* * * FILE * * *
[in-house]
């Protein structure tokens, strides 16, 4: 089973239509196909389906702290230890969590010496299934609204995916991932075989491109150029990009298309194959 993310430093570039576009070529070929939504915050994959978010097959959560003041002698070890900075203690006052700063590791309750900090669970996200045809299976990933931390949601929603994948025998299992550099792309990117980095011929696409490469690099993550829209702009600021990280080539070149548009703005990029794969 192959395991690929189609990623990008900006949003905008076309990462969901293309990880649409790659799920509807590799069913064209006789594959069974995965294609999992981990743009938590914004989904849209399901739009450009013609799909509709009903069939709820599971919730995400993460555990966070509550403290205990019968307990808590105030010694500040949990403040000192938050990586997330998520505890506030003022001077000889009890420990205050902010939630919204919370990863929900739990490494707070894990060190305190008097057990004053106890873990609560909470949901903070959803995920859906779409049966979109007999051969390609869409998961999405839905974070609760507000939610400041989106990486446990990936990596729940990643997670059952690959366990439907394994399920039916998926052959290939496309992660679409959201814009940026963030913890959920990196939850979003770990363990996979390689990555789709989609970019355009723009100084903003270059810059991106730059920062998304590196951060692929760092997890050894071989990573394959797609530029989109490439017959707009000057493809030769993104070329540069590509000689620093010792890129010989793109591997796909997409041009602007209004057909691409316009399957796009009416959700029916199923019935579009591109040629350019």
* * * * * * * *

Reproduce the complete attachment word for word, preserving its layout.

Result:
[in-house]
């Protein structure tokens, strides 16, 4: 089973239509196909389906702290230890969590010496299934609204995916991932075989491109150029990009298309194959 993310430093570039576009070529070929939504915050994959978010097959959560003041002698070890900075203690006052700063590791309750900090669970996200045809299976990933931390949601929603994948025998299992550099792309990117980095011929696409490469690099993550829209702009600021990280080539070149548009703005990029794969 192959395991690929189609990623990008900006949003905008076309990462969901293309990880649409790659799920509807590799069913064209006789594959069974995965294609999992981990743009938590914004989904849209399901739009450009013609799909509709009903069939709820599971919730995400993460555990966070509550403290205990019968307990808590105030010694500040949990403040000192938050990586997330998520505890506030003022001077000889009890420990205050902010939630919204919370990863929900739990490494707070894990060190305190008097057990004053106890873990609560909470949901903070959803995920859906779409049966979109007999051969390609869409998961999405839905974070609760507000939610400041989106990486446990990936990596729940990643997670059952690959366990439907394994399920039916998926052959290939496309992660679409959201814009940026963030913890959920990196939850979003770990363990996979390689990555789709989609970019355009723009100084903003270059810059991106730059920062998304590196951060692929760092997890050894071989990573394959797609530029989109490439017959707009000057493809030769993104070329540069590509000689620093010792890129010989793109591997796909997409041009602007209004057909691409316009399957796009009416959700029916199923019935579009591109040629350019």